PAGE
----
October 2, 2017 / 3:12 PM / a year ago

Britain plans deposit return scheme to clamp down on throw-away bottles

MANCHESTER, England (Reuters) - Britain will work with industry to launch a deposit return scheme for plastic bottles in a bid to clamp down on the huge waste that litters the land and sea every year, Environment Secretary Michael Gove said on Monday.

Britain's Secretary of State for Environment, Food and Rural Affairs Michael Gove speaks at the Conservative Party's conference in Manchester, Britain October 2, 2017. REUTERS/Hannah McKay

The government says Britain recycled only 57 percent of the bottles that were sold in 2016, well behind the rates achieved in Denmark and South Australia where a deposit return scheme boosted rates to 90 percent and 80 percent respectively.

“We must protect our oceans and marine life from plastic waste if we are to be the first generation to leave our environment in a better state than we found it,” Gove told the ruling Conservative Party’s annual conference.

“That means tackling the rise in plastic bottles entering our waters by making it simpler and easier to recycle and dispose of them appropriately.”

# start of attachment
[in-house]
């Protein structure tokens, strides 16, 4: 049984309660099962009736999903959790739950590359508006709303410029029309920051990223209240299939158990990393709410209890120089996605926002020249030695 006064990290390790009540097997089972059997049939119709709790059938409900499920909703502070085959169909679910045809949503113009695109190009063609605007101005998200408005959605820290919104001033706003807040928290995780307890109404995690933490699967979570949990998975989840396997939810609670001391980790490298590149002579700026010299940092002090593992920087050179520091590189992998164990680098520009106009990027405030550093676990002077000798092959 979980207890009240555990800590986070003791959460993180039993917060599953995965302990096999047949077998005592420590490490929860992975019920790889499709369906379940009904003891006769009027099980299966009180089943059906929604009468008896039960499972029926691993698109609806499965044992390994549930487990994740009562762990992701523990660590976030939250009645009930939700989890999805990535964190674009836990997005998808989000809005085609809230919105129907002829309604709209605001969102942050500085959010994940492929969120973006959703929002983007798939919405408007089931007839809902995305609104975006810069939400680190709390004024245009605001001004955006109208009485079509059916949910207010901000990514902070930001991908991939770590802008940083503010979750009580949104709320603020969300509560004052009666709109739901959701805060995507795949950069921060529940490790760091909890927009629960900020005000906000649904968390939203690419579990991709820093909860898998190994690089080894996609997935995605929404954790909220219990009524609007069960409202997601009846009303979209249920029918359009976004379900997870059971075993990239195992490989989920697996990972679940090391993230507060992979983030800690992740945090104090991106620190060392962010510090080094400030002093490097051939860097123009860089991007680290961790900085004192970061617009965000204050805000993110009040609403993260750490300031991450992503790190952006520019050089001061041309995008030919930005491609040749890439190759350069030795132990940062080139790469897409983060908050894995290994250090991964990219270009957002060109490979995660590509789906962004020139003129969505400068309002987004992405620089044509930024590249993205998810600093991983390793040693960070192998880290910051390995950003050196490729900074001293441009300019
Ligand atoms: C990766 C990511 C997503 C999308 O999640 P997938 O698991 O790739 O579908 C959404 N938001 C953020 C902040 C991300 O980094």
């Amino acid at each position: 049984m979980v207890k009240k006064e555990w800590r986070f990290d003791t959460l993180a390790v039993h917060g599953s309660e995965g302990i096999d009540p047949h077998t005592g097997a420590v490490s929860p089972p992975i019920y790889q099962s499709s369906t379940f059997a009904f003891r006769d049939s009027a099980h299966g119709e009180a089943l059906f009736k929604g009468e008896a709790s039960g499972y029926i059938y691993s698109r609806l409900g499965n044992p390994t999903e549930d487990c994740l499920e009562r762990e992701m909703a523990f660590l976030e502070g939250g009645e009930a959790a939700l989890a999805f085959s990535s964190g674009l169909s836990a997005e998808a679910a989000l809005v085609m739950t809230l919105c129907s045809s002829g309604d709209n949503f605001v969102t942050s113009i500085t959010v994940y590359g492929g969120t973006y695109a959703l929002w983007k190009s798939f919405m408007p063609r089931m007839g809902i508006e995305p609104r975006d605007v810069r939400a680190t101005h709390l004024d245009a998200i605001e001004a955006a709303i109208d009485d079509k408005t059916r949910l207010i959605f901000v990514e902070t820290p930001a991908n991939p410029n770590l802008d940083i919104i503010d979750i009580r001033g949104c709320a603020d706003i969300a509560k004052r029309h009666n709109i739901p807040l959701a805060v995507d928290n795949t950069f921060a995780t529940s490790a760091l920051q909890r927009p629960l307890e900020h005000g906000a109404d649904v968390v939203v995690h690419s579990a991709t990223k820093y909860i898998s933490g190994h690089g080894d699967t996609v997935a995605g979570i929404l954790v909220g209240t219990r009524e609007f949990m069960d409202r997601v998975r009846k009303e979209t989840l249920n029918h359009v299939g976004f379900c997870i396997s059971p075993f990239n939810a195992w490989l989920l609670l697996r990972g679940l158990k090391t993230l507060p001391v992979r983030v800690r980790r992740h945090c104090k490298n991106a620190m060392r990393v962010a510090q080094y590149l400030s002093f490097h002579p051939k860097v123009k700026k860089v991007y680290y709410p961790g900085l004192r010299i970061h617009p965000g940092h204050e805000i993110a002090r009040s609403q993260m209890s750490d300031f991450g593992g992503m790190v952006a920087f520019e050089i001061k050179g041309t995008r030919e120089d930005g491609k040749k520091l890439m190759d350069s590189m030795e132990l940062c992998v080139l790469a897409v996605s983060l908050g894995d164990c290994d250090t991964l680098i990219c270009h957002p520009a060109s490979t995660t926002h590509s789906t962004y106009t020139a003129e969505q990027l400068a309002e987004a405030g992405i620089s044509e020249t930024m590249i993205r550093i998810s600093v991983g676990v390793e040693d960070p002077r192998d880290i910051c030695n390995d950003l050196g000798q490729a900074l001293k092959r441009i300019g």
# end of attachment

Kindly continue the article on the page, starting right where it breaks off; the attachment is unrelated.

FILE PHOTO: A man walks through bundles of bottles waiting to be recycled at the Closed Loop recycling plant in Dagenham, east London February 17, 2009. REUTERS/Luke MacGregor (BRITAIN)

Gove said more than eight million tonnes of plastic were dumped into the world’s oceans each year, with up to 80 percent estimated to have been washed out to sea from the land.

Gove said he would consult with industry to find the advantages and disadvantages of different types of reward and return schemes for plastic, metal and glass drinks containers.

If implemented, it would follow Britain’s decision to charge 5 pence for each plastic bag in 2015 that has slashed usage, and it follows a pledge by the Scottish government to look at introducing its own plastics deposit return scheme.

A leading Brexit campaigner, Gove also used the Conference speech to argue that Britain’s farming industry would be revolutionized by its departure from the Common Agricultural Policy, saying the government would direct its resources to projects that improve the environment and productivity.

“The opportunities to show leadership in respect for animal life, in restoring health to our oceans and in farming sustainably, are now all the greater because we’ve decided to be outside the European Union,” he said.

Reporting by Kate Holton; editing by Guy Faulconbridge

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